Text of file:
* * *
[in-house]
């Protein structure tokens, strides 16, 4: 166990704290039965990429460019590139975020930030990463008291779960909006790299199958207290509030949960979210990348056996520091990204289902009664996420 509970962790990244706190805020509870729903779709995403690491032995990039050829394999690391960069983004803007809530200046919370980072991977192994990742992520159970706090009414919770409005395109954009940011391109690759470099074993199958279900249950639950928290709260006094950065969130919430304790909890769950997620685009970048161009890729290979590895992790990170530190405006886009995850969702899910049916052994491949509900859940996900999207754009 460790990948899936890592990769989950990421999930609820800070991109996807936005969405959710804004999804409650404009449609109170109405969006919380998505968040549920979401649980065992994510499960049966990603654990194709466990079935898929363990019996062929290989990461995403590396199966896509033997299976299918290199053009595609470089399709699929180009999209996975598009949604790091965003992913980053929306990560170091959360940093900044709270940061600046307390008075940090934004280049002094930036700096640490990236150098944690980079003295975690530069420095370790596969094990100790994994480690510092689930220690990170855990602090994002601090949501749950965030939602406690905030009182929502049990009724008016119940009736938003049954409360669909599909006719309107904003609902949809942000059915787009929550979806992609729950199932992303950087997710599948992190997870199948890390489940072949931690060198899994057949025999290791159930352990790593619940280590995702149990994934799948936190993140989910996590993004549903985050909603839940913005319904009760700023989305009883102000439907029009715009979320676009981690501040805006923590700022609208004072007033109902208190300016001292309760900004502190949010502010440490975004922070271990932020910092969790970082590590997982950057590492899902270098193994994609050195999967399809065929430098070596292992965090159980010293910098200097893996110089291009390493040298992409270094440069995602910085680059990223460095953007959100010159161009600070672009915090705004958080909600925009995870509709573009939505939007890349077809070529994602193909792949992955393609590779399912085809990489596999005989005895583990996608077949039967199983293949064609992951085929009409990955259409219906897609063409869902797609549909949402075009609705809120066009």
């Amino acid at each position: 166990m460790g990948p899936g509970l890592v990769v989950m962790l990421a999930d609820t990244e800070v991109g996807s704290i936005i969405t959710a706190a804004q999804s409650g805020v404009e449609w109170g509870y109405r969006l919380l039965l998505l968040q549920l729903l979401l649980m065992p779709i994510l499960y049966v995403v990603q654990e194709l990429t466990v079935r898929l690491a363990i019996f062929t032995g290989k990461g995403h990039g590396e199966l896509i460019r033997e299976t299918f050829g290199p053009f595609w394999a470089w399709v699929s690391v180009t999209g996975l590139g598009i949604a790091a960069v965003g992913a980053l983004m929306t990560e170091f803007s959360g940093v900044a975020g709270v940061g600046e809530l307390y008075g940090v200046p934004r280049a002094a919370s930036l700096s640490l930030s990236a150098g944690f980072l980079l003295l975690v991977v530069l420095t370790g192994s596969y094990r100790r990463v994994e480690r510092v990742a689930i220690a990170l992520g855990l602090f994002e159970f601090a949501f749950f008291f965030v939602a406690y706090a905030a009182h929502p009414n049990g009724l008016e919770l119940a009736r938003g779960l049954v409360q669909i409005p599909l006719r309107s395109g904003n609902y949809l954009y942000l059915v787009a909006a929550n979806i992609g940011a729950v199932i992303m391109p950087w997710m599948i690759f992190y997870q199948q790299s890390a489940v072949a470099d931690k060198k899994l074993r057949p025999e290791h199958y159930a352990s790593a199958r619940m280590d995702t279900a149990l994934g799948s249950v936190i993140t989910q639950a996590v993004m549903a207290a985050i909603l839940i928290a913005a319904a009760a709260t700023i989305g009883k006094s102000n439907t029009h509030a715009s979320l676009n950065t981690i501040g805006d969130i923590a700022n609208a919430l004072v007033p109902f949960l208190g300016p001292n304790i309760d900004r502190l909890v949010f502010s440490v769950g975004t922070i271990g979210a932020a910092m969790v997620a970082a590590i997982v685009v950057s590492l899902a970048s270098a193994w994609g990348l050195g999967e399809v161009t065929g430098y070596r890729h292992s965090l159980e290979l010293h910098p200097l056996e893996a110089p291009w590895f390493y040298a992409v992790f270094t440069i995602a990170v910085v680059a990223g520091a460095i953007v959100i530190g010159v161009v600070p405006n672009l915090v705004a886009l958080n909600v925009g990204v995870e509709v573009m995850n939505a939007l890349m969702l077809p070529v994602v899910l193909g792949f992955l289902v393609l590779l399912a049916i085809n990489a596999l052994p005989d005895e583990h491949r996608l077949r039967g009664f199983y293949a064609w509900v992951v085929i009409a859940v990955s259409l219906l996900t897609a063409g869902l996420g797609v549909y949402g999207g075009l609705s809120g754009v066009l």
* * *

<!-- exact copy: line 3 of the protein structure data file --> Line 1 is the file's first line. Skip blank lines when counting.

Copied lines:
């Amino acid at each position: 166990m460790g990948p899936g509970l890592v990769v989950m962790l990421a999930d609820t990244e800070v991109g996807s704290i936005i969405t959710a706190a804004q999804s409650g805020v404009e449609w109170g509870y109405r969006l919380l039965l998505l968040q549920l729903l979401l649980m065992p779709i994510l499960y049966v995403v990603q654990e194709l990429t466990v079935r898929l690491a363990i019996f062929t032995g290989k990461g995403h990039g590396e199966l896509i460019r033997e299976t299918f050829g290199p053009f595609w394999a470089w399709v699929s690391v180009t999209g996975l590139g598009i949604a790091a960069v965003g992913a980053l983004m929306t990560e170091f803007s959360g940093v900044a975020g709270v940061g600046e809530l307390y008075g940090v200046p934004r280049a002094a919370s930036l700096s640490l930030s990236a150098g944690f980072l980079l003295l975690v991977v530069l420095t370790g192994s596969y094990r100790r990463v994994e480690r510092v990742a689930i220690a990170l992520g855990l602090f994002e159970f601090a949501f749950f008291f965030v939602a406690y706090a905030a009182h929502p009414n049990g009724l008016e919770l119940a009736r938003g779960l049954v409360q669909i409005p599909l006719r309107s395109g904003n609902y949809l954009y942000l059915v787009a909006a929550n979806i992609g940011a729950v199932i992303m391109p950087w997710m599948i690759f992190y997870q199948q790299s890390a489940v072949a470099d931690k060198k899994l074993r057949p025999e290791h199958y159930a352990s790593a199958r619940m280590d995702t279900a149990l994934g799948s249950v936190i993140t989910q639950a996590v993004m549903a207290a985050i909603l839940i928290a913005a319904a009760a709260t700023i989305g009883k006094s102000n439907t029009h509030a715009s979320l676009n950065t981690i501040g805006d969130i923590a700022n609208a919430l004072v007033p109902f949960l208190g300016p001292n304790i309760d900004r502190l909890v949010f502010s440490v769950g975004t922070i271990g979210a932020a910092m969790v997620a970082a590590i997982v685009v950057s590492l899902a970048s270098a193994w994609g990348l050195g999967e399809v161009t065929g430098y070596r890729h292992s965090l159980e290979l010293h910098p200097l056996e893996a110089p291009w590895f390493y040298a992409v992790f270094t440069i995602a990170v910085v680059a990223g520091a460095i953007v959100i530190g010159v161009v600070p405006n672009l915090v705004a886009l958080n909600v925009g990204v995870e509709v573009m995850n939505a939007l890349m969702l077809p070529v994602v899910l193909g792949f992955l289902v393609l590779l399912a049916i085809n990489a596999l052994p005989d005895e583990h491949r996608l077949r039967g009664f199983y293949a064609w509900v992951v085929i009409a859940v990955s259409l219906l996900t897609a063409g869902l996420g797609v549909y949402g999207g075009l609705s809120g754009v066009l």